When you acquire a startup, there are a million integration tasks that you need to attack. One of the more complex (risky) items is around company culture! The acquirer just adopted an alien culture, which upon integration is most often turned into a polite ask of the acquired employees to shed themselves from prior habits. It is most often the correct ask but still a very delicate request, to say the least.

Why am I saying the obvious? I did a talk to a group of founders the other day on the Startup Exit / PMI process and found the perfect picture to illustrate this particular challenge and I had to share it :-)

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I am a massive fan of building a culture of directness, making it easy to tell anybody at any time that the work they did was not good. Feedback without unnecessary packaging and clear statements on what actions they should take to improve. And vice versa, of course, comment as freely on stellar performances, so they can continue to train that muscle. Some people might initially be hurt or offended, but my experience tells me your teammates ultimately appreciate it.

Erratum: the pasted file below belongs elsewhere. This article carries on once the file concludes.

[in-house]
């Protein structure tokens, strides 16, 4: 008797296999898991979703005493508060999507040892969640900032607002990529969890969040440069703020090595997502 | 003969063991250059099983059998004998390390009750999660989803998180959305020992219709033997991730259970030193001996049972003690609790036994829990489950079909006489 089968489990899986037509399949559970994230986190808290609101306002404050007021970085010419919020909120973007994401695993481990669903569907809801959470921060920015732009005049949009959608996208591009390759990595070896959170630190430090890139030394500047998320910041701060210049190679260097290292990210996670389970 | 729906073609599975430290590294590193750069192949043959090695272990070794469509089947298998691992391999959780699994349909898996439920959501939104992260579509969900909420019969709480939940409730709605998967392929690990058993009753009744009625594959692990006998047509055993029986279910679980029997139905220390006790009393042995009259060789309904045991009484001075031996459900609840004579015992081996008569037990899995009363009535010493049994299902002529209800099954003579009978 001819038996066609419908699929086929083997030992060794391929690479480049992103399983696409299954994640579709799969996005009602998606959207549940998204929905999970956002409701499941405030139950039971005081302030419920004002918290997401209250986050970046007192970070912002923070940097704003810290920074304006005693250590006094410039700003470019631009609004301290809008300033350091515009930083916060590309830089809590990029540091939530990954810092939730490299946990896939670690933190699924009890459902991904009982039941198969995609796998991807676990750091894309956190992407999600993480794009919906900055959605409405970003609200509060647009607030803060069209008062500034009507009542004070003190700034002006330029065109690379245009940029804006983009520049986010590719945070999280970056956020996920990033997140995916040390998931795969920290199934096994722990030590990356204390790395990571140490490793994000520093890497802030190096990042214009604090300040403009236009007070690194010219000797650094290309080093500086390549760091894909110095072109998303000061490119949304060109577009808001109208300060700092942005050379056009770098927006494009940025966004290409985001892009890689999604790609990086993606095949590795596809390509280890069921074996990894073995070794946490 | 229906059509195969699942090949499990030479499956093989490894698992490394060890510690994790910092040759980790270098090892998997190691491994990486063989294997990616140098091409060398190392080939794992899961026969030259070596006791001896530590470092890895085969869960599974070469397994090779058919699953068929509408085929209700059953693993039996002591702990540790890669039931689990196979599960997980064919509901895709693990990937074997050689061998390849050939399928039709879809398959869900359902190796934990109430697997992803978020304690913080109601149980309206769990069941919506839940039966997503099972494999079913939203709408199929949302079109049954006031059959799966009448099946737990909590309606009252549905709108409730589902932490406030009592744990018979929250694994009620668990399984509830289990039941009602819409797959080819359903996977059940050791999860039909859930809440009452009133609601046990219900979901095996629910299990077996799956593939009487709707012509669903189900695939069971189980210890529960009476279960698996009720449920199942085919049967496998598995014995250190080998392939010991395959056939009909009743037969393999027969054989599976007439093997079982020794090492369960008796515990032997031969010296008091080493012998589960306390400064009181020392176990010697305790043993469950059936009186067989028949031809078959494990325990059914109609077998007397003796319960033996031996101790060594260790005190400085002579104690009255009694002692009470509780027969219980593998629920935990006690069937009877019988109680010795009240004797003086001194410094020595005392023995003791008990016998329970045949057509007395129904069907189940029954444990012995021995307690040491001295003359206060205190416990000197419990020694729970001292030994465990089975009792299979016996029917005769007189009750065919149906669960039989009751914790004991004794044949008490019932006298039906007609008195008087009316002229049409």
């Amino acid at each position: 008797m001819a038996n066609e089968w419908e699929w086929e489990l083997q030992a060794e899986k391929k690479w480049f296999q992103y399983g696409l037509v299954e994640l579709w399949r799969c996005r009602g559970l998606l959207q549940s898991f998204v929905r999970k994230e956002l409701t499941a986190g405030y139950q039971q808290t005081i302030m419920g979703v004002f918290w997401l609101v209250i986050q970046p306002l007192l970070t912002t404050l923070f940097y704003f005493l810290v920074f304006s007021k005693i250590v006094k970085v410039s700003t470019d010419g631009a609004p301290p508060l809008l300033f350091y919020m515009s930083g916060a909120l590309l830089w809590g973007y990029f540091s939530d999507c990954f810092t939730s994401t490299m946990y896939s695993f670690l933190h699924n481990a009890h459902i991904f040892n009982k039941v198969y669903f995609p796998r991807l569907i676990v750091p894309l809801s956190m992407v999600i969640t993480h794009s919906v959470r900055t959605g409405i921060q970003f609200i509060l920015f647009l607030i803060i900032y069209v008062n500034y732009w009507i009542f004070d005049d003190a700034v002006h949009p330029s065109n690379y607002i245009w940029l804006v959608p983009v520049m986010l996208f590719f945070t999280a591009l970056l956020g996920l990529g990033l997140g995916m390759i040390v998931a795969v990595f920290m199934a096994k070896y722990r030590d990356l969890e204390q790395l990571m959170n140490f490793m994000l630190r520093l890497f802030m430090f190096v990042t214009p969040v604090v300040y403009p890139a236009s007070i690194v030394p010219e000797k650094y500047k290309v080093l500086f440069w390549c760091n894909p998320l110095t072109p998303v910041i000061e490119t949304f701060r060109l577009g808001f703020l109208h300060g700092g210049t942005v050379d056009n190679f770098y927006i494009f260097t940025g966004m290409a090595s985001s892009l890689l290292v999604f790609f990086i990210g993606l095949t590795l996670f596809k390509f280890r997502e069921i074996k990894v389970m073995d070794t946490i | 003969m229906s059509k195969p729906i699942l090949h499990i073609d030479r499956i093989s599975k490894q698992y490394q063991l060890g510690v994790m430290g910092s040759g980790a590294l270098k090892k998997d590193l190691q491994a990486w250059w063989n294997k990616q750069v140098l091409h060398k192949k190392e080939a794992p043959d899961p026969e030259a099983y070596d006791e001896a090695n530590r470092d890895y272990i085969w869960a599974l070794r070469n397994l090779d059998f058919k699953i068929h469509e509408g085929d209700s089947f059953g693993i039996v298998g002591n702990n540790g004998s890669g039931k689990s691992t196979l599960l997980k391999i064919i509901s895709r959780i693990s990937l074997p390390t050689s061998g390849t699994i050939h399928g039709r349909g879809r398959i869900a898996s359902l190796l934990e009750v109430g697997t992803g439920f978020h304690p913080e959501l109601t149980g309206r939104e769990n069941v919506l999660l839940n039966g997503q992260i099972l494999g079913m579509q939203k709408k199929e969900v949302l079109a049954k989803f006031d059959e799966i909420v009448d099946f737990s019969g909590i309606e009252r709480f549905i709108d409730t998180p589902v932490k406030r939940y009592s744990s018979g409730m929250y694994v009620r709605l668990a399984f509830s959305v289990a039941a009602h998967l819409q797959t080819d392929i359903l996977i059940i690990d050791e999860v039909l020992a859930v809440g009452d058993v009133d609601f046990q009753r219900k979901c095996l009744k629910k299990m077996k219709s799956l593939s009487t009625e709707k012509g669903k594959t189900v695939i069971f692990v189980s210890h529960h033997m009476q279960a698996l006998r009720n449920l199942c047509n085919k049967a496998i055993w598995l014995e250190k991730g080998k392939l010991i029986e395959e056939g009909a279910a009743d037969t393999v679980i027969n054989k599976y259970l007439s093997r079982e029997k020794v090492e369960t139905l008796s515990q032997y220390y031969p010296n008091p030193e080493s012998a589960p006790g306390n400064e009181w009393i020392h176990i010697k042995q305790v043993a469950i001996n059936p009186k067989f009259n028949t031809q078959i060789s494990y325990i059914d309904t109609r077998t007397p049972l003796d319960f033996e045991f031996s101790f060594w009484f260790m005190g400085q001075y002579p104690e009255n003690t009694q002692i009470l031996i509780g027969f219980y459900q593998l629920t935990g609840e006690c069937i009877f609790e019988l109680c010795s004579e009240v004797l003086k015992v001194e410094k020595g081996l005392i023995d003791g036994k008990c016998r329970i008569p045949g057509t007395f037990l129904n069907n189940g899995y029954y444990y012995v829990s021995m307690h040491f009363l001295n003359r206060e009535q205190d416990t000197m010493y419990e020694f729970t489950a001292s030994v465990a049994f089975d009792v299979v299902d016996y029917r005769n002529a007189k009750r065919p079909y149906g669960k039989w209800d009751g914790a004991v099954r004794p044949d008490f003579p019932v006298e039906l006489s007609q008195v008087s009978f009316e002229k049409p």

*Directness does not equal rudeness. And Directness is not to be confused with Transparency, which is another one of my preferred company values.

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I am a fan of short sprints — preferably weekly. The longer the sprint, the more likely we are to work on assumptions, independent of how many user interviews we’ve done. Working on assumptions (gutfeel, if you will) is a product feature fit lottery. You rarely win the lottery. Any new product feature should be broken down into, if possible, atomic units that fit into a single sprint and pushed to production, and at best, be attached to a customer-facing component. If you are ambitious, or perhaps this is just a fetish of mine, product marketing is closing the loop with a public “launch” in some capacity.

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